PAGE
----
#Philosophy vs. #religion

Philosophy is a guide, just a guide, for how you as an individual choose to engage others during the course of life. Religion is spawned when a small group takes a philosophy and turns it into a narrative to control everyone else’s behavior on the premise that some supernatural being is needed in their life in order to bring comfort and since you can’t touch or talk to this supernatural being, you need to go through a middleman i.e. priest, witch doctor, shaman, pope, etc., in order to talk to “god”.

It’s a lie. Philosophies change over your lifetime. Religious narratives stay fixed because the shaman needs to keep you fixated on the same narrative. Why? Because adherence to the narrative keeps him in business…

About Alton Drew

Alton Drew brings a straight forward and insightful brand of political market intelligence. Alton Drew graduated from the Florida State University with a Bachelor of Science in economics and political science (1984); a Master of Public Administration (1993); and a Juris Doctor (1999). You can also follow Alton Drew on Twitter @altondrew.
This entry was posted in atheism, free speech, free thought, freedom from religion, freedom of religion, libertarian, religion and tagged , . Bookmark the permalink.

One Response to #Philosophy vs. #religion

  1. Ken Ciszewski says:

    Alton: it looks like you and I agree on more things than we originally thought we did. I’m not sure I want to go so far as to call all religion a “lie”, but the rest of your description is extremely accurate (operationally speaking) for a great number (but not all) religions, in my opinion. I don’t think they all started out that way. I think Jesus Christ had a completely different conception of what he taught as opposed to what his followers later said he taught. Christ taught love of God, love of neighbor in the broadest sense. His followers evolved into a large number of cliques, some of which are anything but loving.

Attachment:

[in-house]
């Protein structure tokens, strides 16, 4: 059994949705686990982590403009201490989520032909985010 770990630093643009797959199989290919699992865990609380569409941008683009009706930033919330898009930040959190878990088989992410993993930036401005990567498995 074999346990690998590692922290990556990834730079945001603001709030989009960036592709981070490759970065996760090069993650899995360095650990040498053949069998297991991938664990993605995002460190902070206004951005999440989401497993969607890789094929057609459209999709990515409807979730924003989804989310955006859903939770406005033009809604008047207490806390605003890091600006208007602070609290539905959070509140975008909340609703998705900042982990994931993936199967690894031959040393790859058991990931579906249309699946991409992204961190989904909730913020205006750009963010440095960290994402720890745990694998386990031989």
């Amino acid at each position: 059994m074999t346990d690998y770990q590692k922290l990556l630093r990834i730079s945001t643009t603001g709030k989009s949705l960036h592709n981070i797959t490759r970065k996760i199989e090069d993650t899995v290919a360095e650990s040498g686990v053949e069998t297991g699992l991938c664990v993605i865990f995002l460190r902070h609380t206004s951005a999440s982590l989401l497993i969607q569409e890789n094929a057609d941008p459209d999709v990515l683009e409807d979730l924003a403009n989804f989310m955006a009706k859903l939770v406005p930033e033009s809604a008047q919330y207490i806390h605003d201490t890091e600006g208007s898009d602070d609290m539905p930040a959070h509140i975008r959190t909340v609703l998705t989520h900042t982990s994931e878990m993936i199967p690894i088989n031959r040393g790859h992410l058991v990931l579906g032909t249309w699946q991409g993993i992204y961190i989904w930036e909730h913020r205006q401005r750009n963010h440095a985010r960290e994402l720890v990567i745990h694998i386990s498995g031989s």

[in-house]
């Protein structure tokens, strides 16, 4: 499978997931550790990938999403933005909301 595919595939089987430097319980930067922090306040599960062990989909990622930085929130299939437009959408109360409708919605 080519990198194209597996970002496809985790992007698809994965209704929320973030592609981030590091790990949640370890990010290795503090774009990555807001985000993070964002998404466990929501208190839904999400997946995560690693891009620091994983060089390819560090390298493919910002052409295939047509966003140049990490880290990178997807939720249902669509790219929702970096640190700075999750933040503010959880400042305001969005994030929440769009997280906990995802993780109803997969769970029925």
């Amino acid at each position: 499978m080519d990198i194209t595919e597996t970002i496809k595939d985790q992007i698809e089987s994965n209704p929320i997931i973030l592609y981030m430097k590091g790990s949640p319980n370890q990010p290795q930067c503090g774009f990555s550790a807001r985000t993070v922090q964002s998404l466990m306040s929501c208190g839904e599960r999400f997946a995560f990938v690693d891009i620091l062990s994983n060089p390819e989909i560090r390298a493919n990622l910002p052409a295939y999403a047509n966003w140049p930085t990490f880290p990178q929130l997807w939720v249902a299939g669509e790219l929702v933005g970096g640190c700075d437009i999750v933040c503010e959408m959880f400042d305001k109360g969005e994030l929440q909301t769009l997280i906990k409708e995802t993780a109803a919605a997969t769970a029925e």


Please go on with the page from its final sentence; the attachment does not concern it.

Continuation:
As for your “control” concept, that’s pretty much dead on.

    There’s probably a little more to all of this. A write name Philip Wylie (1950s and later, science fiction) once write an essay in which he pointed out that human beings tend to defend their “conceptual territory” (beliefs and belief systems) like they control their physical territory and property. This essay came after the discovery by those who studied animal behavior and found many animals territorial, and extended the idea to human beings. Also, some people don’t do well with ambiguity, they like certainty, and some religions provide that through their dogmatic beliefs.

    It takes a lot of courage to look reality in the eye and say “I don’t know, but I’m OK with that.”

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